Hard not to see Albright and Nuland and so many others still trying to fight WWII or even earlier battles, (though most of us think WWII and the cold war ended decades ago.)

    1. Kouros

      The Pale settlement is what her ilk resents…

      The Russian Czar tried to protect his uneducated and illiterate peasantry by restricting movement of certain populations….

      This for instance was not done in Romania, who, in second half of 1800 was forced to accept massive Jewish immigration from Habsburg Galicia. In 1907, the last and one of the most gruesome Peasant revolt in modern Europe burst out and ended with over 11,000 peasants killed in Romania, the starting point being a village that was managed by a Jewish firm on behalf of the absentee landlords. the village was called Flaminzi (The Hungry Ones)….

      1. vegasmike

        I’m in my 70s and most Jewish people of my generation had very little interest in their Eastern European roots. I still don’t know where my maternal grandparents were born. I only learned the town my paternal grandparents were born, because some of my cousin researched our family origins about 20 years ago. I have a couple of friends whose father emigrated to the U.S. in the 20s and they don’t. know where they were born. Bernie Sanders father emigrated to the US from Poland in the 20s. Like many people of our generation he probably is that interested in the subject.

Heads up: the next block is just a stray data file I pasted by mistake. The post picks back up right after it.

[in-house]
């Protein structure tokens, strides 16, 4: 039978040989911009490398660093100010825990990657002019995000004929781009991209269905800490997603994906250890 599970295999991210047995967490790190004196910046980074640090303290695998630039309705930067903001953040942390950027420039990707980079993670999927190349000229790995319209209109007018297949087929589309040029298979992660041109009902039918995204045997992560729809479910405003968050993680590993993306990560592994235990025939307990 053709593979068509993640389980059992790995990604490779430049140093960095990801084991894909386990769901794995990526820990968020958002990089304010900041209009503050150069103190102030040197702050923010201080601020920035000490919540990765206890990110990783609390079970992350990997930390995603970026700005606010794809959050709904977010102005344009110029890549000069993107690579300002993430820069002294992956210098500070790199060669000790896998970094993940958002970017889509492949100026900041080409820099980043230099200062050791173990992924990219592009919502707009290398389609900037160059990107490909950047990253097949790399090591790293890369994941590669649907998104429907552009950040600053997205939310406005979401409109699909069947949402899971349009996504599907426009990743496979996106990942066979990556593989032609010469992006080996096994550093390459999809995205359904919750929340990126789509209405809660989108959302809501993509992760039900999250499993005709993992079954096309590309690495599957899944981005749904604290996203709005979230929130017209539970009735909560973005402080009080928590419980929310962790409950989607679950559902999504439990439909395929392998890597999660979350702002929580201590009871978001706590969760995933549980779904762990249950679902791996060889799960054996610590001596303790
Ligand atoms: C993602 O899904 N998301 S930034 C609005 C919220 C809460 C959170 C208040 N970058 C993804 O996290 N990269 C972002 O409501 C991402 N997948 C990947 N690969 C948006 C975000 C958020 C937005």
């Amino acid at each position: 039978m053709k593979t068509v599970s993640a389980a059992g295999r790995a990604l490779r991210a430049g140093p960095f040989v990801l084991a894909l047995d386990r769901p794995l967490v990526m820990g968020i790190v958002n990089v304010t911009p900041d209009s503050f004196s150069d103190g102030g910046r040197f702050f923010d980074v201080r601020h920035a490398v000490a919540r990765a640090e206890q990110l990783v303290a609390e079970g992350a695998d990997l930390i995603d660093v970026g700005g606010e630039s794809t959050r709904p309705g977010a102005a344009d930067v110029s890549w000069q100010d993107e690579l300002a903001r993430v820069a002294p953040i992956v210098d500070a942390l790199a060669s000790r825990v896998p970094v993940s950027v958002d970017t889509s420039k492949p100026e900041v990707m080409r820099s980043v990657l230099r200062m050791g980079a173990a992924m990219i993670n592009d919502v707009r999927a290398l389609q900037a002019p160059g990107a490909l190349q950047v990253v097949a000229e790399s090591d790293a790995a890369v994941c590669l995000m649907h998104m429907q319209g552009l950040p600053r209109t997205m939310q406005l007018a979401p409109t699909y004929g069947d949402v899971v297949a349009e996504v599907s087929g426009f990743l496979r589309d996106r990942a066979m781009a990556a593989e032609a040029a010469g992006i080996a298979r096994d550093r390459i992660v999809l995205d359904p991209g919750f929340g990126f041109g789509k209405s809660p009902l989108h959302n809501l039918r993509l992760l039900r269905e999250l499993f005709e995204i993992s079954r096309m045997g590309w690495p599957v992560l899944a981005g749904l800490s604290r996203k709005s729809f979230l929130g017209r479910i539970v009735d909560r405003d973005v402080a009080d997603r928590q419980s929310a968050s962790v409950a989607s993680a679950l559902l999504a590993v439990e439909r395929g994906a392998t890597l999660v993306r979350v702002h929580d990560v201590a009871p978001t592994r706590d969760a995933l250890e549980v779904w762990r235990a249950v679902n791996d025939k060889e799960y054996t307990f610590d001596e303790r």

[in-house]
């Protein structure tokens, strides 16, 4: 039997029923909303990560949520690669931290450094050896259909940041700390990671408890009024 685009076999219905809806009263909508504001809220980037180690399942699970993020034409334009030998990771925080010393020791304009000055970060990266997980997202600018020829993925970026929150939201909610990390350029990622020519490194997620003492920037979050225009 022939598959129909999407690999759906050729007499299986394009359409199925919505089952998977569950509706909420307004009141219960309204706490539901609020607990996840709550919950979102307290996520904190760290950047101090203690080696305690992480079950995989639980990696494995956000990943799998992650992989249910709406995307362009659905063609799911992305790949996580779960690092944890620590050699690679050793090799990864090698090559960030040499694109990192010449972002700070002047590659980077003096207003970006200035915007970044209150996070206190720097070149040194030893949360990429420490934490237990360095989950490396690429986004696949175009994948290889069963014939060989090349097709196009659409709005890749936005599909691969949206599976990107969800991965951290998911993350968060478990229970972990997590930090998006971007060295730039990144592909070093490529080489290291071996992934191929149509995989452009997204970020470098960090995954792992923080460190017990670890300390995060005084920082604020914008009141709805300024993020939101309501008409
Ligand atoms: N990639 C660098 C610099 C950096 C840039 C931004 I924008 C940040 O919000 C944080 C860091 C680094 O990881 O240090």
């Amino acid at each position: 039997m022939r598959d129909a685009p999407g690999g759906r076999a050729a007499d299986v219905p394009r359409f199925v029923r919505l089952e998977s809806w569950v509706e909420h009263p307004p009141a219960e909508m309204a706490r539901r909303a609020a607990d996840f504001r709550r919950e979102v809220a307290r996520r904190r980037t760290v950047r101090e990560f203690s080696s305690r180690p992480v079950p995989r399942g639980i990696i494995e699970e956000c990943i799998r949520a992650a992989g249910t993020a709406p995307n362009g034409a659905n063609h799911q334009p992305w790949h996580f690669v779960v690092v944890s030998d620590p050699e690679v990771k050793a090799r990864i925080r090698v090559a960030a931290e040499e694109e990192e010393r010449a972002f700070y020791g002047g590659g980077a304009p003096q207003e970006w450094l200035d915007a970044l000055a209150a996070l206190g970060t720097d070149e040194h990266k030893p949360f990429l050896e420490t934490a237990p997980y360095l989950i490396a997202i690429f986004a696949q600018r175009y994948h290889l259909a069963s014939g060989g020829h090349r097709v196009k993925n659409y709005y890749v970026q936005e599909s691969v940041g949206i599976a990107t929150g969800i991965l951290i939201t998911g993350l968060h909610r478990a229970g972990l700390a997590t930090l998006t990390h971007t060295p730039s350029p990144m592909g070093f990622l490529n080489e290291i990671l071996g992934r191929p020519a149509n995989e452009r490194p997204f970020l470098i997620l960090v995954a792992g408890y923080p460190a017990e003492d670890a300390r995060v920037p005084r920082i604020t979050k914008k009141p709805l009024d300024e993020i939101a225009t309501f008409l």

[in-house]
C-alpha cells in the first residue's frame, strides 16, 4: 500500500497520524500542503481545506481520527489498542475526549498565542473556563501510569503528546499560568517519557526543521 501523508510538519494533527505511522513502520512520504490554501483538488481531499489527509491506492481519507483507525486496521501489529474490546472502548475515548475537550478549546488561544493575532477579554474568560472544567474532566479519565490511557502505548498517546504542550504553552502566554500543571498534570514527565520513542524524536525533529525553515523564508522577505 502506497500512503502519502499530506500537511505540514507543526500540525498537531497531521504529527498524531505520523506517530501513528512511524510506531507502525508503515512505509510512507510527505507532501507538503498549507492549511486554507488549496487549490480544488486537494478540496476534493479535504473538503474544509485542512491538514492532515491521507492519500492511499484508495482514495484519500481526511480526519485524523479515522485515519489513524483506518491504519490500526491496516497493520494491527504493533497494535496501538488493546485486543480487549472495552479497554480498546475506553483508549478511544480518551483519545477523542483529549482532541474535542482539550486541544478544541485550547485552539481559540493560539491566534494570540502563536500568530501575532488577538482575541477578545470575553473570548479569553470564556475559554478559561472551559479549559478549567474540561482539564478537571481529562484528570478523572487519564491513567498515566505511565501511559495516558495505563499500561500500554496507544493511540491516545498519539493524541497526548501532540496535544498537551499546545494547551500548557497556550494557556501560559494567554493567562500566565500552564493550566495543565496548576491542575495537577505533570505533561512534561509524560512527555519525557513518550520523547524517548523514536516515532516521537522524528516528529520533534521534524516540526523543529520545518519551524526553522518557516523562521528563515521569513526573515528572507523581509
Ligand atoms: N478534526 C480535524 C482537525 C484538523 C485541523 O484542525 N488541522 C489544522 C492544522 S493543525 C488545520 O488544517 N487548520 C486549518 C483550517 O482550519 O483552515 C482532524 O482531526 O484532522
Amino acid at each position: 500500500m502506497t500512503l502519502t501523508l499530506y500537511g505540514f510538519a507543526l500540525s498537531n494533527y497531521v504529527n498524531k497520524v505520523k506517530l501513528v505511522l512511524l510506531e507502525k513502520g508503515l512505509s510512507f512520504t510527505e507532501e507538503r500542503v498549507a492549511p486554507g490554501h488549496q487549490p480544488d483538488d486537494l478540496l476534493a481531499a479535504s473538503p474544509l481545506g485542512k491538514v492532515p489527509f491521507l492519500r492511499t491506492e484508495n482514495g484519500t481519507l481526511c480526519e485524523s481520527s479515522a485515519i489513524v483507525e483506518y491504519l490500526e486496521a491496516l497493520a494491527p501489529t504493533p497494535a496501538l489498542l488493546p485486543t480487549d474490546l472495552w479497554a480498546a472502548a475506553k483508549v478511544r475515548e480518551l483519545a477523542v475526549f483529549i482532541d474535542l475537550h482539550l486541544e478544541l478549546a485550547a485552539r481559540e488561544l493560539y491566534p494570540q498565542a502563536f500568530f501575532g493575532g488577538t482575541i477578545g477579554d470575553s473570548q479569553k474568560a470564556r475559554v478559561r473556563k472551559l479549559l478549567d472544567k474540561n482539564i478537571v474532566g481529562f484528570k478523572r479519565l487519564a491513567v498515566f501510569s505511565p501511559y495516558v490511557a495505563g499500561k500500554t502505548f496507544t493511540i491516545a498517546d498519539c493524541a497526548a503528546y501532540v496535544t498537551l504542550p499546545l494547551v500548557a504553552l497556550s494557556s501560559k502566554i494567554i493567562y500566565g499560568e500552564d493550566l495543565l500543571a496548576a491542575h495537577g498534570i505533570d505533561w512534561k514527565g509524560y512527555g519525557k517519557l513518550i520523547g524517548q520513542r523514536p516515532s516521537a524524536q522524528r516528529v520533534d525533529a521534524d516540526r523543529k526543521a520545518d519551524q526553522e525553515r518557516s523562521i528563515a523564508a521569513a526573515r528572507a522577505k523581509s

2. drumlin woodchuckles

        Neat trick by the absentee landlords . . . . to get a Jewish firm to do the managing so that the absentee landlords themselves would not be personally revolted against or even thought about.

    2. Geoffrey Dewan

      I suppose somewhere in that howling cesspool of history are the roots of the ability of someone to calmly say the deaths of half a million children is a price that’s “worth it”.

  7. David in Santa Cruz

    Does anyone else find it significant that Russian respondents are even further out in the regression than “Ukrainians” are — both in terms of their experience of victimization and of their distrust of cooperative political institutions?